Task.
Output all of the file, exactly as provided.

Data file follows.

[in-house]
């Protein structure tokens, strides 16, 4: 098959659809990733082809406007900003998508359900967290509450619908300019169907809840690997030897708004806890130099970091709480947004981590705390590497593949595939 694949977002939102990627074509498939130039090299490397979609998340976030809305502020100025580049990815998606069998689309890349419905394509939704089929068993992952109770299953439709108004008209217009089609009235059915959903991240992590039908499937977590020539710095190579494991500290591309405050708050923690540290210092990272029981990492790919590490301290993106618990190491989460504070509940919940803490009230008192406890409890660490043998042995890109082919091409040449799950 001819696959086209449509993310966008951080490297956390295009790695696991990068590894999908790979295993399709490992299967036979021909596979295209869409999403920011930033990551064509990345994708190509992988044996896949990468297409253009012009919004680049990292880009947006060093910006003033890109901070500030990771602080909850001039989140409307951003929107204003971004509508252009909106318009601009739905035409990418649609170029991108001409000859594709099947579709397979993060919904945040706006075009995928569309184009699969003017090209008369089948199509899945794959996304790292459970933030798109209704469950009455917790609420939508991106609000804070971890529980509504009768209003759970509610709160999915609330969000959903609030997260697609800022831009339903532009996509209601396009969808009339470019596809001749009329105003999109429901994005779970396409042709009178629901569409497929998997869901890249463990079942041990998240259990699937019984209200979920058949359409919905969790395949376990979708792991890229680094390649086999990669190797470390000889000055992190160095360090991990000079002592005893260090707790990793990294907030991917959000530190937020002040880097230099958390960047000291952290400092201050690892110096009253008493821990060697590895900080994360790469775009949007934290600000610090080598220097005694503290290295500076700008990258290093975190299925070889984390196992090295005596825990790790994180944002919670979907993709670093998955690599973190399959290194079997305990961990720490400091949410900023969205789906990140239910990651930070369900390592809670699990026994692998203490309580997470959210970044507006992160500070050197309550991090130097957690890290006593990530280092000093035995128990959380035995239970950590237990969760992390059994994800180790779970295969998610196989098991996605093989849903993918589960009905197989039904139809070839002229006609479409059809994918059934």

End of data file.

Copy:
[in-house]
């Protein structure tokens, strides 16, 4: 098959659809990733082809406007900003998508359900967290509450619908300019169907809840690997030897708004806890130099970091709480947004981590705390590497593949595939 694949977002939102990627074509498939130039090299490397979609998340976030809305502020100025580049990815998606069998689309890349419905394509939704089929068993992952109770299953439709108004008209217009089609009235059915959903991240992590039908499937977590020539710095190579494991500290591309405050708050923690540290210092990272029981990492790919590490301290993106618990190491989460504070509940919940803490009230008192406890409890660490043998042995890109082919091409040449799950 001819696959086209449509993310966008951080490297956390295009790695696991990068590894999908790979295993399709490992299967036979021909596979295209869409999403920011930033990551064509990345994708190509992988044996896949990468297409253009012009919004680049990292880009947006060093910006003033890109901070500030990771602080909850001039989140409307951003929107204003971004509508252009909106318009601009739905035409990418649609170029991108001409000859594709099947579709397979993060919904945040706006075009995928569309184009699969003017090209008369089948199509899945794959996304790292459970933030798109209704469950009455917790609420939508991106609000804070971890529980509504009768209003759970509610709160999915609330969000959903609030997260697609800022831009339903532009996509209601396009969808009339470019596809001749009329105003999109429901994005779970396409042709009178629901569409497929998997869901890249463990079942041990998240259990699937019984209200979920058949359409919905969790395949376990979708792991890229680094390649086999990669190797470390000889000055992190160095360090991990000079002592005893260090707790990793990294907030991917959000530190937020002040880097230099958390960047000291952290400092201050690892110096009253008493821990060697590895900080994360790469775009949007934290600000610090080598220097005694503290290295500076700008990258290093975190299925070889984390196992090295005596825990790790994180944002919670979907993709670093998955690599973190399959290194079997305990961990720490400091949410900023969205789906990140239910990651930070369900390592809670699990026994692998203490309580997470959210970044507006992160500070050197309550991090130097957690890290006593990530280092000093035995128990959380035995239970950590237990969760992390059994994800180790779970295969998610196989098991996605093989849903993918589960009905197989039904139809070839002229006609479409059809994918059934």